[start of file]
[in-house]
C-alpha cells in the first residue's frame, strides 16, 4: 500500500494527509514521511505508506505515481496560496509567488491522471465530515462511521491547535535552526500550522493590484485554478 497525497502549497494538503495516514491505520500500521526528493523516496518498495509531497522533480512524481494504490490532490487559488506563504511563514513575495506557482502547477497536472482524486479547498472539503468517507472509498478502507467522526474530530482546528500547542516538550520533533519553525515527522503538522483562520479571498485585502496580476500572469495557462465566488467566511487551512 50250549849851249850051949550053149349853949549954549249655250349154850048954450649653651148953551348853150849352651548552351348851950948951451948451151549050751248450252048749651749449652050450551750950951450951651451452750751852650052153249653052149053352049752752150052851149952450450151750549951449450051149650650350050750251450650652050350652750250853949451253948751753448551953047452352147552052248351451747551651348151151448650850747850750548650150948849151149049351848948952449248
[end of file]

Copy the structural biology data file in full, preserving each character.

[in-house]
C-alpha cells in the first residue's frame, strides 16, 4: 500500500494527509514521511505508506505515481496560496509567488491522471465530515462511521491547535535552526500550522493590484485554478 497525497502549497494538503495516514491505520500500521526528493523516496518498495509531497522533480512524481494504490490532490487559488506563504511563514513575495506557482502547477497536472482524486479547498472539503468517507472509498478502507467522526474530530482546528500547542516538550520533533519553525515527522503538522483562520479571498485585502496580476500572469495557462465566488467566511487551512 50250549849851249850051949550053149349853949549954549249655250349154850048954450649653651148953551348853150849352651548552351348851950948951451948451151549050751248450252048749651749449652050450551750950951450951651451452750751852650052153249653052149053352049752752150052851149952450450151750549951449450051149650650350050750251450650652050350652750250853949451253948751753448551953047452352147552052248351451747551651348151151448650850747850750548650150948849151149049351848948952449248